SkSL & Runtime Effects

Overview

SkSL is Skia’s shading language. SkRuntimeEffect is a Skia C++ object that can be used to create SkShader, SkColorFilter, and SkBlender objects with behavior controlled by SkSL code.

You can experiment with SkSL at https://shaders.skia.org/. The syntax is very similar to GLSL. When using SkSL effects in your Skia application, there are important differences (from GLSL) to remember. Most of these differences are because of one basic fact: With GPU shading languages, you are programming a stage of the GPU pipeline. With SkSL, you are programming a stage of the Skia pipeline.

In particular, a GLSL fragment shader controls the entire behavior of the GPU between the rasterizer and the blending hardware. That shader does all of the work to compute a color, and the color it generates is exactly what is fed to the fixed-function blending stage of the pipeline.

SkSL effects exist as part of the larger Skia pipeline. When you issue a canvas drawing operation, Skia (generally) assembles a single GPU fragment shader to do all of the required work. This shader typically includes several pieces. For example, it might include:

  • Evaluating whether a pixel falls inside or outside of the shape being drawn (or on the border, where it might apply antialiasing).
  • Evaluating whether a pixel falls inside or outside of the clipping region (again, with possible antialiasing logic for border pixels).
  • Logic for the SkShader on the SkPaint. The SkShader can actually be a tree of objects (due to SkShaders::Blend and other features described below).
  • Similar logic for the SkColorFilter (which can also be a tree, due to SkColorFilters::Compose, SkColorFilters::Blend, and features described below).
  • Blending code (for certain SkBlendModes, or for custom blending specified with SkPaint::setBlender).

Even if the SkPaint has a complex tree of objects in the SkShader, SkColorFilter, or SkBlender fields, there is still only a single GPU fragment shader. Each node in that tree creates a single function. The clipping code and geometry code each create a function. The blending code might create a function. The overall fragment shader then calls all of these functions (which may call other functions, e.g. in the case of an SkShader tree).

Your SkSL effect contributes a function to the GPU’s fragment shader.


Evaluating (sampling) other SkShaders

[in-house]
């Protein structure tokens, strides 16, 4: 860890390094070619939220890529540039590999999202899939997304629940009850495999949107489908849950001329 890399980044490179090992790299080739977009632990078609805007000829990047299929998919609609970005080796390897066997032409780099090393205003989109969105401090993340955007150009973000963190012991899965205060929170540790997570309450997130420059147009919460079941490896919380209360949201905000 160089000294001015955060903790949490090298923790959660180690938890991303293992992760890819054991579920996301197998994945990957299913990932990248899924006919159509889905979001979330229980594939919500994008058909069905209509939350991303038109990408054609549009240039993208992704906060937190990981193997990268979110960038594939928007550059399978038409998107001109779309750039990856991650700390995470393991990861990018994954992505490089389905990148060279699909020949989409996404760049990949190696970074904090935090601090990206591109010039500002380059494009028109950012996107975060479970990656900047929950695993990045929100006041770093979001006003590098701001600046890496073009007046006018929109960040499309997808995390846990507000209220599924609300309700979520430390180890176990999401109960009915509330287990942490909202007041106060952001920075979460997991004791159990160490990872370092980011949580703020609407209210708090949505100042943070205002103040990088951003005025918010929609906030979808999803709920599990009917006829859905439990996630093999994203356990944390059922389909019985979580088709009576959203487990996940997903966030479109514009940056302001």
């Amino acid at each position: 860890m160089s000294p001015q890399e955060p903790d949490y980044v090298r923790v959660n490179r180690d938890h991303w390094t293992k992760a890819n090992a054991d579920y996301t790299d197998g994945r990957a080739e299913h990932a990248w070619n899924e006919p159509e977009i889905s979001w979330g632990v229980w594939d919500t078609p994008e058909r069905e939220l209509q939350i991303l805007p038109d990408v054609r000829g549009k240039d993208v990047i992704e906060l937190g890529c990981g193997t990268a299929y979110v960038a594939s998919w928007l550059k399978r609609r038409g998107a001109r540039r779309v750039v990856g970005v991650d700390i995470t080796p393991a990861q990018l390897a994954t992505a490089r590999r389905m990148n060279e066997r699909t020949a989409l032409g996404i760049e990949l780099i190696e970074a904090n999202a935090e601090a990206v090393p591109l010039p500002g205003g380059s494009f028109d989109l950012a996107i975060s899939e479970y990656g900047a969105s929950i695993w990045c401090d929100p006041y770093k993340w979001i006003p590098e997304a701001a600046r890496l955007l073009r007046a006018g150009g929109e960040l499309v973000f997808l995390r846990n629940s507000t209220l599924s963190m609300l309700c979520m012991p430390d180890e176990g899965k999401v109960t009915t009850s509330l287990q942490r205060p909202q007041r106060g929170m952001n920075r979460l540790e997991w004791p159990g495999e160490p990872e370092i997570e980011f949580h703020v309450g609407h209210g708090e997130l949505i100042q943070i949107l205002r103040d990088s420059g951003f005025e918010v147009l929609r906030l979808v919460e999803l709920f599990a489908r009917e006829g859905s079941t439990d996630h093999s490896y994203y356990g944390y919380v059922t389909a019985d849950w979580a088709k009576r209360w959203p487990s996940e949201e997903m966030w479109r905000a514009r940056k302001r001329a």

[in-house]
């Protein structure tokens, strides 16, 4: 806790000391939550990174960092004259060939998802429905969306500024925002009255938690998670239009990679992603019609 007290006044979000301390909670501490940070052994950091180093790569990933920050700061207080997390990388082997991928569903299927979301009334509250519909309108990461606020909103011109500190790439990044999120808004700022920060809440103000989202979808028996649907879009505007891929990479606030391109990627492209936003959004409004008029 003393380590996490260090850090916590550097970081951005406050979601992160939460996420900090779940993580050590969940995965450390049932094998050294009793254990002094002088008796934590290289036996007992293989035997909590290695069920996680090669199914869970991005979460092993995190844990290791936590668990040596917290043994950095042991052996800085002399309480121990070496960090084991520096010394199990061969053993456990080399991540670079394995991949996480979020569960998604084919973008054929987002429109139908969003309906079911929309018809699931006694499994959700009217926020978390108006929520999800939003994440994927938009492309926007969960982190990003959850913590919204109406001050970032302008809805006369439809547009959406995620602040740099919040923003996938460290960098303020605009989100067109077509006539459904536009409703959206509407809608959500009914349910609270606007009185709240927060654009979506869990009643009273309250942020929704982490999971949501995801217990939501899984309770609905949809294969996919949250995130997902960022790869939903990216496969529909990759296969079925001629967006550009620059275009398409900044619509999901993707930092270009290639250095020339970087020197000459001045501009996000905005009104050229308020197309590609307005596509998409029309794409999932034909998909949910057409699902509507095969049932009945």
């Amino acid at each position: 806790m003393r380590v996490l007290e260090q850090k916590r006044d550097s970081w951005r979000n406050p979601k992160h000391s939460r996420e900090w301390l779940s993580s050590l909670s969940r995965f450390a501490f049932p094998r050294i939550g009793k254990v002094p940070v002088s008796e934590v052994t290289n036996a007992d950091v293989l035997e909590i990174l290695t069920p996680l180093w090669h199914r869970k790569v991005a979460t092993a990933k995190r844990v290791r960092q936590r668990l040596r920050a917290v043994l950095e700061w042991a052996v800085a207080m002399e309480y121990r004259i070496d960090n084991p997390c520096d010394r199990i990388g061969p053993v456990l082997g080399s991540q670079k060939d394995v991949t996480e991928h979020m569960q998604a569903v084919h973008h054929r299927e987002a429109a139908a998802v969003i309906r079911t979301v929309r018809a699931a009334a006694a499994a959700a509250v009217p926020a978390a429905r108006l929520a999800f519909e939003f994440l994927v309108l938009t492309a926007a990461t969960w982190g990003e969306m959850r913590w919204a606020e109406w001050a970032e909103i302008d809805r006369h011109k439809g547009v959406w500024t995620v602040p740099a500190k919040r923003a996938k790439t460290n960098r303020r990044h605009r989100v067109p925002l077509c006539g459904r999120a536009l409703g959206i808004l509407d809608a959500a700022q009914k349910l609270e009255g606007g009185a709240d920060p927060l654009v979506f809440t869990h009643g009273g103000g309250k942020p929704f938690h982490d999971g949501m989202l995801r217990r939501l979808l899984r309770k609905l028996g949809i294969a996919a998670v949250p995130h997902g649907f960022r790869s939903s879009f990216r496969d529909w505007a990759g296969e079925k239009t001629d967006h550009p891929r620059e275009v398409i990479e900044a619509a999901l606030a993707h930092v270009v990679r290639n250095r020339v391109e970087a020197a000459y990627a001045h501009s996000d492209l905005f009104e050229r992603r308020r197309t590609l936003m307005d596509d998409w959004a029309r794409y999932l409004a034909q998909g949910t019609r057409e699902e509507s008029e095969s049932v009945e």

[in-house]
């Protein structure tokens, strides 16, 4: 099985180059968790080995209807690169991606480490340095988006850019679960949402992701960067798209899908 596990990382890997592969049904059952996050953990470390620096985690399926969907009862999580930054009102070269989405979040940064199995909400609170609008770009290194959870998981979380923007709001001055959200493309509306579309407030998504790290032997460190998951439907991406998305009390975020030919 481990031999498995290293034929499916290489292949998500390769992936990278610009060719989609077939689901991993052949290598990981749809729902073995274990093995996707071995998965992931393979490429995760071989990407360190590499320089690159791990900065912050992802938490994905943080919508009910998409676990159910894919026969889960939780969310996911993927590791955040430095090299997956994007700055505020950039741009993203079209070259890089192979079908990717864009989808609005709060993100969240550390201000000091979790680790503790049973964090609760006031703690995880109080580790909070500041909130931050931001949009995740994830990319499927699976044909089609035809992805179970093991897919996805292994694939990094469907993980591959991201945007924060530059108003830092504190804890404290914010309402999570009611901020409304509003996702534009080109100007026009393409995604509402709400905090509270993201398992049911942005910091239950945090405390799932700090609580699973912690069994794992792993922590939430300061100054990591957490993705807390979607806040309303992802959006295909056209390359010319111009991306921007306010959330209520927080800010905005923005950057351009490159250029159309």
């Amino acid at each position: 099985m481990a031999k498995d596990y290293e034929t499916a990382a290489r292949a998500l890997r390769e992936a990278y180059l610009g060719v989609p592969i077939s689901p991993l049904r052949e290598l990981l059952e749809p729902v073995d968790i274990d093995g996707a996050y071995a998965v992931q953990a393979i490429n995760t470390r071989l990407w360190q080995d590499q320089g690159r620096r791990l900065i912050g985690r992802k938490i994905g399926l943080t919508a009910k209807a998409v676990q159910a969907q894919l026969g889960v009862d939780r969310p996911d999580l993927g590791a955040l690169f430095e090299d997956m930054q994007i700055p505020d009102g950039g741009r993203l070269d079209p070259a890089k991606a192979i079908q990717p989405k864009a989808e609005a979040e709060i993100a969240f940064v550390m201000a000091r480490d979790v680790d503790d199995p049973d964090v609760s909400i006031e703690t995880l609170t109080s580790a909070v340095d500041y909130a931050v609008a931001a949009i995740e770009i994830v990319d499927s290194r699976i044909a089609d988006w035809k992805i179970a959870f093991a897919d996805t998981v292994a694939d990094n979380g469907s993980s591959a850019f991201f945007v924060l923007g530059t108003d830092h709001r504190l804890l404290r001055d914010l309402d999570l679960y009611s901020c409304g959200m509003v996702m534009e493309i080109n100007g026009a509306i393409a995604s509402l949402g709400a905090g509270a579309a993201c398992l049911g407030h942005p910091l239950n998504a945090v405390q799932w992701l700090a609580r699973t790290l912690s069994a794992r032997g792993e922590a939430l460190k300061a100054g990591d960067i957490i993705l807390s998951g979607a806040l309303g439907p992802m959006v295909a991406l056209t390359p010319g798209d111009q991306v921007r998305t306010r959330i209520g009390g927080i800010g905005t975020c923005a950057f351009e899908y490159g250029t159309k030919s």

In GLSL, a fragment shader can sample a texture. With runtime effects, the object that you bind (in C++) is an SkShader, represented by a shader in SkSL. To make it clear that you are operating on an object that will emit its own shader code, you don’t use sample. Instead, the shader object has a .eval() method. Regardless, Skia has simple methods for creating an SkShader from an SkImage, so it’s easy to use images in your runtime effects:

Because the object you bind and evaluate is an SkShader, you can directly use any Skia shader, without necessarily turning it into an image (texture) first. For example, you can evaluate a linear gradient. In this example, there is no texture created to hold the gradient. Skia generates a single fragment shader that computes the gradient color, samples from the image’s texture, and then multiplies the two together:

Of course, you can even invoke another runtime effect, allowing you to combine shader snippets dynamically:


Premultiplied Alpha

When dealing with transparent colors, there are two (common) possible representations. Skia calls these unpremultiplied (what Wikipedia calls straight), and premultiplied. In the Skia pipeline, every SkShader returns premultiplied colors.

If you’re familiar with OpenGL blending, you can think of it in terms of the blend equation. For common alpha blending (called source-over), you would normally configure your blend function as (GL_SRC_ALPHA, GL_ONE_MINUS_SRC_ALPHA). Skia defines source-over blending as if the blend function were (GL_ONE, GL_ONE_MINUS_SRC_ALPHA).

Skia’s use of premultiplied alpha implies:

  • If you start with an unpremultiplied SkImage (like a PNG), turn that into an SkImageShader, and evaluate that shader… the resulting colors will be [R*A, G*A, B*A, A], not [R, G, B, A].
  • If your SkSL will return transparent colors, it must be sure to multiply the RGB by A.
  • For more complex shaders, you must understand which of your colors are premultiplied vs. unpremultiplied. Many operations don’t make sense if you mix both kinds of color together.

The image below demonstrates this: properly premultiplied colors produce a smooth gradient as alpha decreases. Unpremultipled colors cause the gradient to display incorrectly, becoming too bright and shifting hue as the alpha changes.


Coordinate Spaces

To understand how coordinates work in SkSL, you first need to understand how they work in Skia. If you’re comfortable with Skia’s coordinate spaces, then just remember that the coordinates supplied to your main() are local coordinates. They will be relative to the coordinate space of the SkShader. This will match the local space of the canvas and any localMatrix transformations. Additionally, if the shader is invoked by another, that parent shader may modify them arbitrarily.

In addition, the SkShader produced from an SkImage does not use normalized coordinates (like a texture in GLSL). It uses (0, 0) in the upper-left corner, and (w, h) in the bottom-right corner. Normally, this is exactly what you want. If you’re evaluating an SkImageShader with coordinates based on the ones passed to you, the scale is correct. However, if you want to adjust those coordinates (to do some kind of re-mapping of the image), remember that the coordinates are scaled up to the dimensions of the image: